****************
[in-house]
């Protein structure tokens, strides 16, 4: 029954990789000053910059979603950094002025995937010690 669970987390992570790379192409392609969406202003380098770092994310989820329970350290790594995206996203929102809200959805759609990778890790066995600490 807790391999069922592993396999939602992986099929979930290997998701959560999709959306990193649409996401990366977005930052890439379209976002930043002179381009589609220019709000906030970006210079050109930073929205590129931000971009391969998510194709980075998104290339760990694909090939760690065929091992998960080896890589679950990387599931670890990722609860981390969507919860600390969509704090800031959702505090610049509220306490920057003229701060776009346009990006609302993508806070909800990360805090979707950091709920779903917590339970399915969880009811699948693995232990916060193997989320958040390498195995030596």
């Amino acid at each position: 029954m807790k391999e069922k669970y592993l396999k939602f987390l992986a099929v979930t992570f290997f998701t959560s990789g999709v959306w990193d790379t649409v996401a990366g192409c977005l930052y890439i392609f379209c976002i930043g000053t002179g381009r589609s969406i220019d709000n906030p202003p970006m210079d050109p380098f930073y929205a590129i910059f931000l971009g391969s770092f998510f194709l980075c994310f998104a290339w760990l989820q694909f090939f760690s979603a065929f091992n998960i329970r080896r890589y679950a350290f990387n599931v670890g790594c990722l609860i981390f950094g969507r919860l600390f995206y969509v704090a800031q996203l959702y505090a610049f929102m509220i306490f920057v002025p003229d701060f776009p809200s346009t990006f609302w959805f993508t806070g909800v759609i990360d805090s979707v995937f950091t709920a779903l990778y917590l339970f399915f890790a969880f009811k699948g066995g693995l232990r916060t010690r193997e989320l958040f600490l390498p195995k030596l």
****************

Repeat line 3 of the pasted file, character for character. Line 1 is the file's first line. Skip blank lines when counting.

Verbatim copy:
């Amino acid at each position: 029954m807790k391999e069922k669970y592993l396999k939602f987390l992986a099929v979930t992570f290997f998701t959560s990789g999709v959306w990193d790379t649409v996401a990366g192409c977005l930052y890439i392609f379209c976002i930043g000053t002179g381009r589609s969406i220019d709000n906030p202003p970006m210079d050109p380098f930073y929205a590129i910059f931000l971009g391969s770092f998510f194709l980075c994310f998104a290339w760990l989820q694909f090939f760690s979603a065929f091992n998960i329970r080896r890589y679950a350290f990387n599931v670890g790594c990722l609860i981390f950094g969507r919860l600390f995206y969509v704090a800031q996203l959702y505090a610049f929102m509220i306490f920057v002025p003229d701060f776009p809200s346009t990006f609302w959805f993508t806070g909800v759609i990360d805090s979707v995937f950091t709920a779903l990778y917590l339970f399915f890790a969880f009811k699948g066995g693995l232990r916060t010690r193997e989320l958040f600490l390498p195995k030596l």